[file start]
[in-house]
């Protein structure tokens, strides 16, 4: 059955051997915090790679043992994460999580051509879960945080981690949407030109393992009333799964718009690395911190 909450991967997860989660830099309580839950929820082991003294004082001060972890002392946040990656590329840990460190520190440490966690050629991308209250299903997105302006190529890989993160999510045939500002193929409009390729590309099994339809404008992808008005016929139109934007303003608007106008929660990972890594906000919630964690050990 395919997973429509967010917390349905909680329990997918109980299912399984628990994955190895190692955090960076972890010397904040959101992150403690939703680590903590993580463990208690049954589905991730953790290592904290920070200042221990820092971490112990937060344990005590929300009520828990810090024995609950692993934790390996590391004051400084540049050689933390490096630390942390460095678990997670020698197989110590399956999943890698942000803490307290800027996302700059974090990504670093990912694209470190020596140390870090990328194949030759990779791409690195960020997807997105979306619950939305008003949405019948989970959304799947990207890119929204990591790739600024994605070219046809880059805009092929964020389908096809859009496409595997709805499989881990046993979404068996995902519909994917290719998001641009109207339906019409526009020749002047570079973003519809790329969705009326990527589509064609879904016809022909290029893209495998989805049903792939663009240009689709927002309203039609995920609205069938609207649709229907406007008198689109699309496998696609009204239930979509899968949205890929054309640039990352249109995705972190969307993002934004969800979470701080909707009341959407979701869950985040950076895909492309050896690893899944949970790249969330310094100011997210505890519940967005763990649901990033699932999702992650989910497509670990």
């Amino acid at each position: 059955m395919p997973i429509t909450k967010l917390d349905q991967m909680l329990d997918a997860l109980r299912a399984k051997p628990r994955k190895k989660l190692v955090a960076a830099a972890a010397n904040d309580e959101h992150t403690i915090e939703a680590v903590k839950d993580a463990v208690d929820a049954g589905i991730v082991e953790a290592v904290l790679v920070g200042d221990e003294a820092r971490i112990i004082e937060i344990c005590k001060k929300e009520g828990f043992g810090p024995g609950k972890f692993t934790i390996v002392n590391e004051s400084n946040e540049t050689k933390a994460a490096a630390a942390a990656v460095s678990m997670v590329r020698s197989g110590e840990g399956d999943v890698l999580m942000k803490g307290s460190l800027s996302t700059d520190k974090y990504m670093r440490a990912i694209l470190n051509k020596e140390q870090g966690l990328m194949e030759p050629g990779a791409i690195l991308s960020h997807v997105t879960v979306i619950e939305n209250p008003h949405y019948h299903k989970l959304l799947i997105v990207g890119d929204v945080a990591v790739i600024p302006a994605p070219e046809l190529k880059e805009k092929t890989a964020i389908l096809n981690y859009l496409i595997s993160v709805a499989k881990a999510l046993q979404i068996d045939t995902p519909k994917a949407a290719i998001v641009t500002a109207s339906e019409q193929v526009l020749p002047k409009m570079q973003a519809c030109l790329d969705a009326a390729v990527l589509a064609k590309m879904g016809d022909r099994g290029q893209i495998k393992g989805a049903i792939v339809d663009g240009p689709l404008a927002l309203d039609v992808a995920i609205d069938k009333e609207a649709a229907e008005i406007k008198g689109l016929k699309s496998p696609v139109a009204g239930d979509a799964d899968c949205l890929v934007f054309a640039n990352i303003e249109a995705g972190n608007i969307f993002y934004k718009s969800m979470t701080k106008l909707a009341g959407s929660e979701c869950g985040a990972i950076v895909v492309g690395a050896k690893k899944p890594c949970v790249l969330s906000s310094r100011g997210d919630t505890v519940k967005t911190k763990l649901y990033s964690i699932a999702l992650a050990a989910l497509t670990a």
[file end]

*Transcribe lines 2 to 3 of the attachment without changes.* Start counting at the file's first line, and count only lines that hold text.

């Protein structure tokens, strides 16, 4: 059955051997915090790679043992994460999580051509879960945080981690949407030109393992009333799964718009690395911190 909450991967997860989660830099309580839950929820082991003294004082001060972890002392946040990656590329840990460190520190440490966690050629991308209250299903997105302006190529890989993160999510045939500002193929409009390729590309099994339809404008992808008005016929139109934007303003608007106008929660990972890594906000919630964690050990 395919997973429509967010917390349905909680329990997918109980299912399984628990994955190895190692955090960076972890010397904040959101992150403690939703680590903590993580463990208690049954589905991730953790290592904290920070200042221990820092971490112990937060344990005590929300009520828990810090024995609950692993934790390996590391004051400084540049050689933390490096630390942390460095678990997670020698197989110590399956999943890698942000803490307290800027996302700059974090990504670093990912694209470190020596140390870090990328194949030759990779791409690195960020997807997105979306619950939305008003949405019948989970959304799947990207890119929204990591790739600024994605070219046809880059805009092929964020389908096809859009496409595997709805499989881990046993979404068996995902519909994917290719998001641009109207339906019409526009020749002047570079973003519809790329969705009326990527589509064609879904016809022909290029893209495998989805049903792939663009240009689709927002309203039609995920609205069938609207649709229907406007008198689109699309496998696609009204239930979509899968949205890929054309640039990352249109995705972190969307993002934004969800979470701080909707009341959407979701869950985040950076895909492309050896690893899944949970790249969330310094100011997210505890519940967005763990649901990033699932999702992650989910497509670990």
């Amino acid at each position: 059955m395919p997973i429509t909450k967010l917390d349905q991967m909680l329990d997918a997860l109980r299912a399984k051997p628990r994955k190895k989660l190692v955090a960076a830099a972890a010397n904040d309580e959101h992150t403690i915090e939703a680590v903590k839950d993580a463990v208690d929820a049954g589905i991730v082991e953790a290592v904290l790679v920070g200042d221990e003294a820092r971490i112990i004082e937060i344990c005590k001060k929300e009520g828990f043992g810090p024995g609950k972890f692993t934790i390996v002392n590391e004051s400084n946040e540049t050689k933390a994460a490096a630390a942390a990656v460095s678990m997670v590329r020698s197989g110590e840990g399956d999943v890698l999580m942000k803490g307290s460190l800027s996302t700059d520190k974090y990504m670093r440490a990912i694209l470190n051509k020596e140390q870090g966690l990328m194949e030759p050629g990779a791409i690195l991308s960020h997807v997105t879960v979306i619950e939305n209250p008003h949405y019948h299903k989970l959304l799947i997105v990207g890119d929204v945080a990591v790739i600024p302006a994605p070219e046809l190529k880059e805009k092929t890989a964020i389908l096809n981690y859009l496409i595997s993160v709805a499989k881990a999510l046993q979404i068996d045939t995902p519909k994917a949407a290719i998001v641009t500002a109207s339906e019409q193929v526009l020749p002047k409009m570079q973003a519809c030109l790329d969705a009326a390729v990527l589509a064609k590309m879904g016809d022909r099994g290029q893209i495998k393992g989805a049903i792939v339809d663009g240009p689709l404008a927002l309203d039609v992808a995920i609205d069938k009333e609207a649709a229907e008005i406007k008198g689109l016929k699309s496998p696609v139109a009204g239930d979509a799964d899968c949205l890929v934007f054309a640039n990352i303003e249109a995705g972190n608007i969307f993002y934004k718009s969800m979470t701080k106008l909707a009341g959407s929660e979701c869950g985040a990972i950076v895909v492309g690395a050896k690893k899944p890594c949970v790249l969330s906000s310094r100011g997210d919630t505890v519940k967005t911190k763990l649901y990033s964690i699932a999702l992650a050990a989910l497509t670990a």